GIS incorporating AI can optimise urban planning - EJ Insight



GIS incorporating AI can optimise urban planning

The annual Esri Young Scholars Award is for local tertiary students to research on topics of their choice using geographic information system (GIS). Both champions of individual and group category of this year are from the Department of Geography and Resource Management in the Faculty of Social Science at the Chinese University of Hong Kong (CUHK), while the University of Hong Kong (HKU) obtained seven awards, the most among all institutions. The research subjects are quite diverse with four excellent works on urban planning.

The champion of the group category composed of four CUHK students: Bao Wen Wei, Li Wen Yu, Luo Hao Wen, Zeng Bin Cheng Joyce worked on the project Redevelop Our Brownfield Sites: Evaluation of planning scenarios for developing modern logistic industry on brownfield sites in the New Territories.

The logistics industry is one of the four traditional pillar industries in Hong Kong. It is scattered mainly in the New Territories, but the lack of land constrained its development. At the same time, the northern metropolitan area has been identified as the new development area. The students study how to make the best use of the area to promote and modernise the logistics industry. They evaluated 11 categories of existing and potential land use, such as cold chain storage, dangerous goods storage, and more, from seven perspectives such as economic value and environmental impact, and made recommendations according to the land use and characteristics.

According to the students, GIS incorporating artificial intelligence (AI) in the process of urban planning can make well informed decisions. Planners can not only adjust evaluation variables such as geographical and socio-economic factors, but also specific weights for each objective in reference to the needs of their plans. For example, the team identified the spatial characteristics of different types of logistics land use in their analysis: cold chain for fresh produce and pharmaceuticals need to be close to highways; dangerous goods should be kept away from residential areas; and port-related logistics have to be closer to the seashore and ports. The model also benefits future brownfield and other land use planning. It is not surprising that some judges praised the work "really excellent study, innovative, topical, important and well executed with meaningful results that can guide the Northern Metro project".

The other three excellent works on land use are all from HKU's Department of Urban Planning and Design. They are:

• Smart Redevelopment: Suitability of Public Facilities Provision for Private Redevelopment Projects, the 1st runner up in the individual category by Chu Chit Hei, Sebastian. He suggests that the government should recognise and promote the significance of private development in providing planning gains, in addition to enhance housing supply and improve living environment.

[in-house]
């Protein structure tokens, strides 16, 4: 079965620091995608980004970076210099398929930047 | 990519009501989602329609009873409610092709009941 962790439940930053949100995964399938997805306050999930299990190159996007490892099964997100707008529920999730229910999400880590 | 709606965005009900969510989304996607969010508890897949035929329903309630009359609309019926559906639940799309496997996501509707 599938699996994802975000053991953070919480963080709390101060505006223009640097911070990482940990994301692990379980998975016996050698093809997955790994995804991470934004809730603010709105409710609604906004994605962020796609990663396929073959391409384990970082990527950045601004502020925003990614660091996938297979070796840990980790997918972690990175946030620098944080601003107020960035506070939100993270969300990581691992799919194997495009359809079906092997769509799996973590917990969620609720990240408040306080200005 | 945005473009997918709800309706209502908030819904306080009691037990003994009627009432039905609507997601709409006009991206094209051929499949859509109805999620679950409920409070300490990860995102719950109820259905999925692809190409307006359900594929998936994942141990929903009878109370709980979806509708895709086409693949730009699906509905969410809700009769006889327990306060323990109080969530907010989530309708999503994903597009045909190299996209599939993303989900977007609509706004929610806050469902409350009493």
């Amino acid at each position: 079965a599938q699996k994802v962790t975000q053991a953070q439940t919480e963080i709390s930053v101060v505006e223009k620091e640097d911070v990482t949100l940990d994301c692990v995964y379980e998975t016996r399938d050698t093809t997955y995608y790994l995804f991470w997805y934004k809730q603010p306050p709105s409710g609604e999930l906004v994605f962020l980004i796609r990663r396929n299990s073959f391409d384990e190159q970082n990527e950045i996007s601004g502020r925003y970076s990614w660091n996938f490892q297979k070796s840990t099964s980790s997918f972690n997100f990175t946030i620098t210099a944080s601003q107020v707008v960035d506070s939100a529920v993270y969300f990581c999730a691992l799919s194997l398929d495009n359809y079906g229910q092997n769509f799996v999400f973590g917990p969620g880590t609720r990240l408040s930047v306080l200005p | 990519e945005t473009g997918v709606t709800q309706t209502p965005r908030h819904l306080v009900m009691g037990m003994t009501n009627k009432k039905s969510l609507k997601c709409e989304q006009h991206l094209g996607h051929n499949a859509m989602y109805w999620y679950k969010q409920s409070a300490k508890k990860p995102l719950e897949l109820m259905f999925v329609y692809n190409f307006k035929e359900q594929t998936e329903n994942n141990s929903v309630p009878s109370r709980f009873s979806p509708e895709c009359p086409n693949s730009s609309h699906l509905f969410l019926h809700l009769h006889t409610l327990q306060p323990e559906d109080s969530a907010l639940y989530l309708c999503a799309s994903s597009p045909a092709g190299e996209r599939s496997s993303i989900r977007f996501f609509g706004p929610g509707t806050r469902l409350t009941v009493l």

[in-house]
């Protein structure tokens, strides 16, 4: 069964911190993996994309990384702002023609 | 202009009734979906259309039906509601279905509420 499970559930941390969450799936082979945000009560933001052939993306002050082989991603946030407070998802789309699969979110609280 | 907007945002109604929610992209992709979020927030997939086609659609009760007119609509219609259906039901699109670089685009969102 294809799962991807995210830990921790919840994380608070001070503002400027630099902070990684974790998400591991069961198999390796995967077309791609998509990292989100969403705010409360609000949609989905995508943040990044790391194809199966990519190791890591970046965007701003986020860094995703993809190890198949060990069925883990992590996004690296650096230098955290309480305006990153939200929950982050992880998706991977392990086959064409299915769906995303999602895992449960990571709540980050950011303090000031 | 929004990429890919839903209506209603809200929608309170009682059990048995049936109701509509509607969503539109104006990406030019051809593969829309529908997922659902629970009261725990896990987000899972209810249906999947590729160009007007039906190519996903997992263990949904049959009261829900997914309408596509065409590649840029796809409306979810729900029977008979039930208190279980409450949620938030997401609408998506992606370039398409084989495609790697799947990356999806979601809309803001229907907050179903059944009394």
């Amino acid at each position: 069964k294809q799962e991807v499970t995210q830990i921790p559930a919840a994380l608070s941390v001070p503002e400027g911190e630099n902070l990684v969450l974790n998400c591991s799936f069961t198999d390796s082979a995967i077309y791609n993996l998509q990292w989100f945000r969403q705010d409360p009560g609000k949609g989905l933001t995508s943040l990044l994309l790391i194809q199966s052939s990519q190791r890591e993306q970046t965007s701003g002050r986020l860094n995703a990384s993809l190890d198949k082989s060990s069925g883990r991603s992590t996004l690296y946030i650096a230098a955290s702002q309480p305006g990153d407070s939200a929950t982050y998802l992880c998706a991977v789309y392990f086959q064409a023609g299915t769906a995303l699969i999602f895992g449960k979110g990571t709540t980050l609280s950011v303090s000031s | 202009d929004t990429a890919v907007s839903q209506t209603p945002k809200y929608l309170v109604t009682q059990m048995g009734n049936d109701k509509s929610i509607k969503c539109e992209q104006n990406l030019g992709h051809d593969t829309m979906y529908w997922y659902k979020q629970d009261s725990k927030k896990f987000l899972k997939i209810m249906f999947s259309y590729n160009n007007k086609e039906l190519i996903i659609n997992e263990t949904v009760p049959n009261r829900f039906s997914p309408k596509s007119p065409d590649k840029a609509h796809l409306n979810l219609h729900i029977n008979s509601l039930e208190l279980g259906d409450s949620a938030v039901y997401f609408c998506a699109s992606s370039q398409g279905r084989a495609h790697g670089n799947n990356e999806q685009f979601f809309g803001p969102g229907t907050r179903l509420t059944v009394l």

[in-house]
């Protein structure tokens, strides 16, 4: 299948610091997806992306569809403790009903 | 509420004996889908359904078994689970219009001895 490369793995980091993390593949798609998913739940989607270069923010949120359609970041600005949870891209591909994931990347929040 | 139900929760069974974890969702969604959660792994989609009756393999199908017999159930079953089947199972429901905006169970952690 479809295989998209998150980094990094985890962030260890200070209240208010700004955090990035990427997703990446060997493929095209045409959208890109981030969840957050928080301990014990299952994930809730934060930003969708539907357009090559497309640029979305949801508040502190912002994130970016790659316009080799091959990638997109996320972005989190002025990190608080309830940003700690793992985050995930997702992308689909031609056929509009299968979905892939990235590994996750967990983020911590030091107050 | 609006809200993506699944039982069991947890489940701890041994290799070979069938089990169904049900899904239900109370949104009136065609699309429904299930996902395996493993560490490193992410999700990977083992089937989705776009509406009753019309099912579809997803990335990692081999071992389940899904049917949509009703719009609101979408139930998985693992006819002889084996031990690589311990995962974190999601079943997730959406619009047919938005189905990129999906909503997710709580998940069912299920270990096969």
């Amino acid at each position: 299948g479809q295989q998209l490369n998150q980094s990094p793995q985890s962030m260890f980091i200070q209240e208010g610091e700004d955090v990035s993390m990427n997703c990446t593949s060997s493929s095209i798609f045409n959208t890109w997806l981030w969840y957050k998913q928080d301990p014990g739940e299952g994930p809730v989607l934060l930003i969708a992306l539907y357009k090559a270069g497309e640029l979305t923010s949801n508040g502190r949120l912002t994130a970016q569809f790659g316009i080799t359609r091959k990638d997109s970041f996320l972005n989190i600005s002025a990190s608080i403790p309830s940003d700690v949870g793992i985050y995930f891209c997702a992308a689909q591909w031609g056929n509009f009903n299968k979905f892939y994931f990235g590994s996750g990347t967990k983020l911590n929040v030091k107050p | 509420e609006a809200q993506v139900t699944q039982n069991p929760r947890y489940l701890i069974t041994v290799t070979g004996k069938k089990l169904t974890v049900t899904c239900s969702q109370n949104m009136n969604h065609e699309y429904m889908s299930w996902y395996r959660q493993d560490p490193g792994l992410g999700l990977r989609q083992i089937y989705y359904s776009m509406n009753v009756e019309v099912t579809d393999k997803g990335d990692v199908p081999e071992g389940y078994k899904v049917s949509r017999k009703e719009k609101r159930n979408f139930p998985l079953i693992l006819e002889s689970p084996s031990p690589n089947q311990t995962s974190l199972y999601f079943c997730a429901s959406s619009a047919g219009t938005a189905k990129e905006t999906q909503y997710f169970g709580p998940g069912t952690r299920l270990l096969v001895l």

• Urban Renewal of Mong Kok: Based on Urban Vibrancy Analysis, the 1st runner up in the group category by a team of six HKU students: Cai Zhongyu, Chen Boran, Hui Chun Yin, Lu Zhi Mao, Ng Chun Hin and Peng Jingyi. Referring to the examples of other cities together with an analysis of spatial characteristics, the group suggests a people first and public participatory approach to perfect the Urban Renewal Authority's redevelopment proposal.

• Development of Smart Environment in Hong Kong by Chan Yi Man in the individual category won the Best StoryMap Design award. The project explores solutions to enhance green buildings.

The topics of three other award-winning works are:

• Analysis of the relationship between MTR travel record and the COVID disease by Huang Hanting, Hsu Ya-cheng, Yan Junchen from HKU;

• How BIM and GIS technology can be integrated and applied in building facility management by Fok Chun Fung from the Department of Construction and Surveying in the Faculty of Construction and Engineering at Vocational Training Council;

• Coastal Defense and Taxation: Qing Military and Check Post in Hong Kong During the 19th Century by Chan Hoi Yuet, Chiu Sin Him, Fung Kai Leung, Ngai Ching Yy and Sze Kuen Yung from the Department of History in the Faculty of Social Sciences at Hong Kong Baptist University. This topic is quite unique, the work displays several maps of Hong Kong 200 to 300 years ago, it is very interesting.

Last but not least, I would like to extend my heartfelt thanks to the judges for their hard work. The 17 members include 11 professors from seven universities and tertiary institutions, the principals of three professional bodies and three public organisations. The strong judging team makes the results more representative.




Dr. Winnie Tang
Adjunct Professor, Department of Computer Science, Faculty of Engineering; Department of Geography, Faculty of Social Sciences; and Faculty of Architecture, The University of Hong Kong